Companies can develop incremental advancement tracks that are flexible and build critical skills for new employees, instead of only focusing on promotional opportunities that may be few in number. Lateral movements can be a way of engaging early-career professionals as they continue up-skilling and gaining new knowledge. 

“We’ve got to create opportunities for them to feel like they are developing skills, not just continuing to use the ones they’ve acquired and it’s the same old, same old every day,” Armistead said. “Find out what people are good at and what speaks to their heart. You’ve got to find what it is about this job that has kept them here this long and build on it. It’s not going to be the same recipe for every person.”

For professionals who are more senior in their roles, the speakers recommended considering compensation adjustments when these professionals take on more responsibilities, like training new employees or managing more complex losses. As professionals advance in their careers, they sometimes lose enrichment opportunities as they become more focused on niche roles. To combat this, the speakers suggested continuing to offer mentorship to these late-career professionals.  

Communication, Communication, Communication

Communication is a key component of retaining talent. Companies should communicate openly and often, especially about changes that may impact employees.

New technologies, like the surge of generative AI taking place at many insurers, can be distressing to employees. They may fear losing their jobs to AI or simply be nervous about keeping up with the technology.

Companies may see higher retention rates when they communicate how technology will benefit employees, not replace them. Quelling fears and encouraging confidence can lead to employees who take chances, try new things, and innovate often.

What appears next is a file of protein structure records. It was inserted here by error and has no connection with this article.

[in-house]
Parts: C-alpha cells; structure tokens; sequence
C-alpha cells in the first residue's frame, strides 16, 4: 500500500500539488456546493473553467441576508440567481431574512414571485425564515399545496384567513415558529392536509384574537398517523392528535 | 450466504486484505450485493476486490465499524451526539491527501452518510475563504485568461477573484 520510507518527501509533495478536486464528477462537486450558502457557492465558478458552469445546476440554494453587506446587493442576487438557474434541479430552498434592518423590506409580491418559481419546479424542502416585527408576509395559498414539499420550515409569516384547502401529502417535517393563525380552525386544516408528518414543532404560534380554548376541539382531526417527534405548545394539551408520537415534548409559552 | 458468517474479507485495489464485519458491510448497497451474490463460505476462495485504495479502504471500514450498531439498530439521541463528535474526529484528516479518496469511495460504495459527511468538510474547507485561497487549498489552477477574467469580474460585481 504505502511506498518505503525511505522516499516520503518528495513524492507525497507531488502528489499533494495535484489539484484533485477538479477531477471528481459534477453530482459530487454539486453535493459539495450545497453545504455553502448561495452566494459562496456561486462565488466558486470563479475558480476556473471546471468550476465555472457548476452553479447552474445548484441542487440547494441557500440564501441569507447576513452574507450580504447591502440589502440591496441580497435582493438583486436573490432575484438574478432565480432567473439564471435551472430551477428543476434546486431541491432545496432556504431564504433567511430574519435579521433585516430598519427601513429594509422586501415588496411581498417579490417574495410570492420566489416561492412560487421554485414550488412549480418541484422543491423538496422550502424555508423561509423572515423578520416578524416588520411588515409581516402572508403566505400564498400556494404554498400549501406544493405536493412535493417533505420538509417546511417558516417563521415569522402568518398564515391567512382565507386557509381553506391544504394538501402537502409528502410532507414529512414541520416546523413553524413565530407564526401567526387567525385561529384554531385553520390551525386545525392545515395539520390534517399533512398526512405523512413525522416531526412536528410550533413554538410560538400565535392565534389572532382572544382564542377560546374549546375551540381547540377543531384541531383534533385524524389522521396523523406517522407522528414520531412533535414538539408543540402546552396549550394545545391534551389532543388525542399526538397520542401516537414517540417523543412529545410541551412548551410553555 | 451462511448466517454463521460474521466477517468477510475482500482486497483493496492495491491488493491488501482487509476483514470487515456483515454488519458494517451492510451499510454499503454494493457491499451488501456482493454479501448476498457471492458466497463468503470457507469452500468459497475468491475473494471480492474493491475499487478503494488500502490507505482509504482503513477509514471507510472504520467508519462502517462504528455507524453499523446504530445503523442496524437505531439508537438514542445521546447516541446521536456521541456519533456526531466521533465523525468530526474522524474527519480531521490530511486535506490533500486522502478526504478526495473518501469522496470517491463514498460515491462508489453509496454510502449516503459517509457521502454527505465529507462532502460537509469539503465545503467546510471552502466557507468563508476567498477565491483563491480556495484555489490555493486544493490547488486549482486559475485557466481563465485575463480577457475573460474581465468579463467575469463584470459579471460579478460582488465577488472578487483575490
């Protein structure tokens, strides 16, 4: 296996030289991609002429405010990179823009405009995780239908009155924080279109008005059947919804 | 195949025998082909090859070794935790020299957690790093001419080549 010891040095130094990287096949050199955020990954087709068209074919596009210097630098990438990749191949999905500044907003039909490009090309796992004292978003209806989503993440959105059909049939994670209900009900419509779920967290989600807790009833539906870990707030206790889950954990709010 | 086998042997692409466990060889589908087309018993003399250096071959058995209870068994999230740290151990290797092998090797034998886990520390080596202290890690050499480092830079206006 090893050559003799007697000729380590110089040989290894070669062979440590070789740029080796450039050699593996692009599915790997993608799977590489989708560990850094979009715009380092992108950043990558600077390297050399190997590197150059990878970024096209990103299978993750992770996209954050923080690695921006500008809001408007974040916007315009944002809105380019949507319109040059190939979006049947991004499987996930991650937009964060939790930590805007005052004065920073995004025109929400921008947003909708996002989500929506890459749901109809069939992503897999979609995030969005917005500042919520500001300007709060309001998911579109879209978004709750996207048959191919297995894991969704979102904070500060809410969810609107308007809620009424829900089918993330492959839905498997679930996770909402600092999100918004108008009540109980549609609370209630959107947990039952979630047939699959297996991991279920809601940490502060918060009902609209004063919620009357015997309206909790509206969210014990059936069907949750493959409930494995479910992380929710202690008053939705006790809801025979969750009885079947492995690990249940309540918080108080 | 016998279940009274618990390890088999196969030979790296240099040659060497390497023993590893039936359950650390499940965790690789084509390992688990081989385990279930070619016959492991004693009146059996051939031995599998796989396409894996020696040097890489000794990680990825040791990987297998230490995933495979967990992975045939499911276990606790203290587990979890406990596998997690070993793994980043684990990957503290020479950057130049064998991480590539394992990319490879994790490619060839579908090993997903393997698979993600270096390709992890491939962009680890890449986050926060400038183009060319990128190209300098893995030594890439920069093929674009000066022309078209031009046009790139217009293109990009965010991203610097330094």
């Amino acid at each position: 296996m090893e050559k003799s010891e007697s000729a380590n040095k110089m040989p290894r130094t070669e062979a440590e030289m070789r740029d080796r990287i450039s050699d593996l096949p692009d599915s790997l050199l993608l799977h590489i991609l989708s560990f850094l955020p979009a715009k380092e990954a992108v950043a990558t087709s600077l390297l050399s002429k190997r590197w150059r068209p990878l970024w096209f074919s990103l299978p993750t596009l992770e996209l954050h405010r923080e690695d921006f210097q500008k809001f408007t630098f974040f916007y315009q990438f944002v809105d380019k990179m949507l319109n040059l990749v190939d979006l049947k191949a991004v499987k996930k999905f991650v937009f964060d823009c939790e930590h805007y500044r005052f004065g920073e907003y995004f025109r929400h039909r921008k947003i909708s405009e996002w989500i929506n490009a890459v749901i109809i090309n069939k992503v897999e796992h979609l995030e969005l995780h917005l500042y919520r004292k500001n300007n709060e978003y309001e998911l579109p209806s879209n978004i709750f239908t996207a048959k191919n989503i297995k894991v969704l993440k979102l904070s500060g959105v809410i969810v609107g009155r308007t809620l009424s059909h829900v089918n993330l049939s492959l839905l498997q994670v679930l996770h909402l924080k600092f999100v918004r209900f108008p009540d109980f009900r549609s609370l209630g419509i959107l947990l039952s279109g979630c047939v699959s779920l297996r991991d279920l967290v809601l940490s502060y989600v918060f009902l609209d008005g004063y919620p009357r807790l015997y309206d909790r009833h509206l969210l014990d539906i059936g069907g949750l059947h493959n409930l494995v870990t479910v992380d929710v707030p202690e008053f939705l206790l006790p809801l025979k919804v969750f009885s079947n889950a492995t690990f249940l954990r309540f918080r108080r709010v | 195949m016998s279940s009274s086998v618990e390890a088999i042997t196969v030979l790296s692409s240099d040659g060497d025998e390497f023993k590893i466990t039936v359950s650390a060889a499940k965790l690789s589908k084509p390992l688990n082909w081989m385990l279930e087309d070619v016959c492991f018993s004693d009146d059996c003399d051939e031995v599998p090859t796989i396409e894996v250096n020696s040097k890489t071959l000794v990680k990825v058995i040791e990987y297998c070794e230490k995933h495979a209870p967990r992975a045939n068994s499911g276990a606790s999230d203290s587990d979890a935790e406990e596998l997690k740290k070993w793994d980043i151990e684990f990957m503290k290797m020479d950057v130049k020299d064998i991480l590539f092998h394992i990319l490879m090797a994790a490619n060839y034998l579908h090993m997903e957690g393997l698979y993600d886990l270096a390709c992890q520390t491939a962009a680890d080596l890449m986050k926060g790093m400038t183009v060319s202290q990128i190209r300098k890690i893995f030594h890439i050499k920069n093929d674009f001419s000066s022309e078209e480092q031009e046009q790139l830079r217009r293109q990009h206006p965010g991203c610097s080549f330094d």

Finally, insurers can consider partnering with local colleges or universities with RMI programs and with Gamma Iota Sigma to promote internships and recruit candidates.

Collegiate programs like the INROADS internships encourage diverse candidates to consider careers in many industries, including risk and insurance. Attracting and retaining new talent often starts at the internship level with students returning to the same employer every summer throughout their college career — with many accepting full-time positions after graduation with this same employer. 

The risk and insurance industry is in the midst of a significant talent gap, with the shortage expected to continue. This could mean a loss of institutional knowledge along with the delays a lack of adjusters could bring to the claims process. The good news is the strategies being deployed by many could turn the tide on the attraction and retention challenges, bringing new talent to an industry ready for innovative thinkers. 

“There is a shift in our industry and our community,” Jackson said. “People are taking to social media platforms to talk about how cool the industry is. I think as a community we’re starting to do better at communicating the advantages of a risk and insurance career.” 

This shift Jackson talks about can be the catalyst the industry needs to overcome the talent shortage. &